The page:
“Therefore, do not be anxious for tomorrow, for tomorrow will be anxious for itself. Let the day’s own trouble be sufficient for the day.” Matthew 6:34
Jesus had more to say about trouble, anxiety, worry, etc. in the Sermon on the Mount than any other single topic. 6:25-34 focuses exclusively on this theme and 6:19-24 serves as a foundation to describe the causes and solutions.
An aside here: somewhat surprisingly we do not find in the Sermon on the Mount much material that constitutes what might be thought of as "traditional theology." Jesus did not discuss God's nature and attributes, or the Spirit's activities, or even His own atonement. His topics were very life-centered, aimed generally at the things that get between us and God.
Trouble is certainly a common obstruction. Whatever the trouble is we tend to think of it as a referendum on God or ourselves. That is, if God cared enough for me He would remove the problem. Or because He has not removed the problem then perhaps He's not all He's cracked up to be. Or because the problem remains I must not have enough faith. These three options are all very bad, but common, theology. Perform a little soul-searching right now and see if any of these bad ideas have taken hold. If so, it’s time to be free of them and this section of the Sermon shows the way.
This topic of being less susceptible to worry can take volumes to address, but let me try to shed a little light on the most important ways we can positively approach trouble and be more free from worry. The teaching in 6:16-24 sets the foundation for Jesus' extended treatment of worry. He used three illustrations to make the same point.
First, we are to store up treasures in heaven as opposed to earthly treasures (6:16-21). We surely know this is true, but having a roof over our heads, a car that starts, and the latest smart phone clamor so loudly for our attention. Jesus always emphasized relationships over things. Finding a way to serve someone today will be far more eternal than purchasing another gadget.
Physical needs always shout louder than spiritual necessities. An unfortunate side-effect is the accompanying anxiety over our things or our lives or the people we care about. All of these, by the way, almost always work out. Of course some truly bad things happen, but don't live your life by the exceptions. Give too much power to your problems and you will soon lose sight of the solution. God gives enough blessings to get through each day and these blessings are almost always found in the people around you. God is relational, and all good theology is founded on our relationship to Him and others. So serve someone, or ask God to help you be aware of the people He sends to serve and encourage you.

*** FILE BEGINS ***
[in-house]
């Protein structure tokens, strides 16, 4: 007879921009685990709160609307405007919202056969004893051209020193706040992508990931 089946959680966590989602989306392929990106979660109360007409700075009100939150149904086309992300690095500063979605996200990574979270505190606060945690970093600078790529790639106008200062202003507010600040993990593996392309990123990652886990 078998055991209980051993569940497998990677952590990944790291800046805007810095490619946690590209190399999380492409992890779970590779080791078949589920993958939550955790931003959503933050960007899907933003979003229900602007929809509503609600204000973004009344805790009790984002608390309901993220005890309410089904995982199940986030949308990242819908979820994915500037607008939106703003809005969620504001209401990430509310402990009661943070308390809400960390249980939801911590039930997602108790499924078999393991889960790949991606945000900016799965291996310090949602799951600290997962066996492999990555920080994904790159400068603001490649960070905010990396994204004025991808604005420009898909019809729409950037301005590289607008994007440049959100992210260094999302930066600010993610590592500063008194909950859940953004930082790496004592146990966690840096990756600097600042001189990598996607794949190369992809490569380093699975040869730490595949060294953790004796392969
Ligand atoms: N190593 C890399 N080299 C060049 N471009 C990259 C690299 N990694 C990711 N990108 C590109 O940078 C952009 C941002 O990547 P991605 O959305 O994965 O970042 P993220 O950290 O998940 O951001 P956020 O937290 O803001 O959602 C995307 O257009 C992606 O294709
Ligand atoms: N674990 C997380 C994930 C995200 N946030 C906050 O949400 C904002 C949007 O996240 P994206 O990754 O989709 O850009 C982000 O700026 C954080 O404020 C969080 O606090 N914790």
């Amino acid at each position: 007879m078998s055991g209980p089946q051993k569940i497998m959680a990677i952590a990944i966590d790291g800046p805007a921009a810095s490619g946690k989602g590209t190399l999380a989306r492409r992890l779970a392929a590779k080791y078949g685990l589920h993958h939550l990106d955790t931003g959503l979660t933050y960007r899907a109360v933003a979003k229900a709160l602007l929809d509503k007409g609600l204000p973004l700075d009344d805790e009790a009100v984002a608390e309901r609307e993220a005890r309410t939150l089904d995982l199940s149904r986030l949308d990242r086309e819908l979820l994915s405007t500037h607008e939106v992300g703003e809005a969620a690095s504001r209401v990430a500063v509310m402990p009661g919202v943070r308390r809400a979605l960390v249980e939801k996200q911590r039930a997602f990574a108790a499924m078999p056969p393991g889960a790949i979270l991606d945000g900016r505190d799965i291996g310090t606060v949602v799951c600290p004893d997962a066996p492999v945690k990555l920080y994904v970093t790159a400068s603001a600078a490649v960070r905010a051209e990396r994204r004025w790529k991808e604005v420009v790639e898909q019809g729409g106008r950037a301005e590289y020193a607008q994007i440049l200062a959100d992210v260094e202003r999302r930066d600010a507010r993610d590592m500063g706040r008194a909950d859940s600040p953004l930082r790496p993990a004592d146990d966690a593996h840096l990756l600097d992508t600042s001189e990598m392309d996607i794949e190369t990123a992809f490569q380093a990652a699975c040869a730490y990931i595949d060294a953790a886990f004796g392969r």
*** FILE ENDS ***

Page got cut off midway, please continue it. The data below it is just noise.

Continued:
The second illustration concerns having a "sound eye" (6:22-23). The word literally means single, so the focus is literally on focus. Our main spiritual task may be summed us as becoming “aware.” God is active. Father, Son, and Spirit are always loving, always smiling, always there. Again in a terrible irony, the world screams, God whispers. Or to change the analogy to light: the world is Vegas, God is a starry night. Spiritual listening and watching requires some quiet and stillness.
The final illustration concerns dedication and obedience (6:24). The choice is binary: God or mammon. Nothing in life makes sense without a primary commitment to serve God. The great fault of American Christianity is that we try to mix in a little mammon with our faith, or more often a little faith with our mammon. Then we wonder why we still feel so unsatisfied.
So if we can now we give our highest and best to God, then we’re ready to respond to trouble and the worry that accompanies it. According to so many teachings in every strata of the Bible, God simply will not allow trouble to overtake you. As He provided manna daily (and only daily) He will provide a grace that is sufficient for the trouble you face today. There is simply no way around this immutable fact.
Our problem, in the main, is stretching our cluttered minds into the future and envisioning countless scenarios in which God is effectively absent. Again, on the one hand our imagined apocalypse almost certainly won’t happen, and even if it did it certainly will not be beyond God's ability to provide help. If we live by faith then we are running in a race that we've already won.
So you will have a trouble today, a little or a lot. Focus on God, take a deep breath of the Spirit, and reach for the hand of Jesus to get through. You will.
Dr. Terry Ellis
July 31, 2016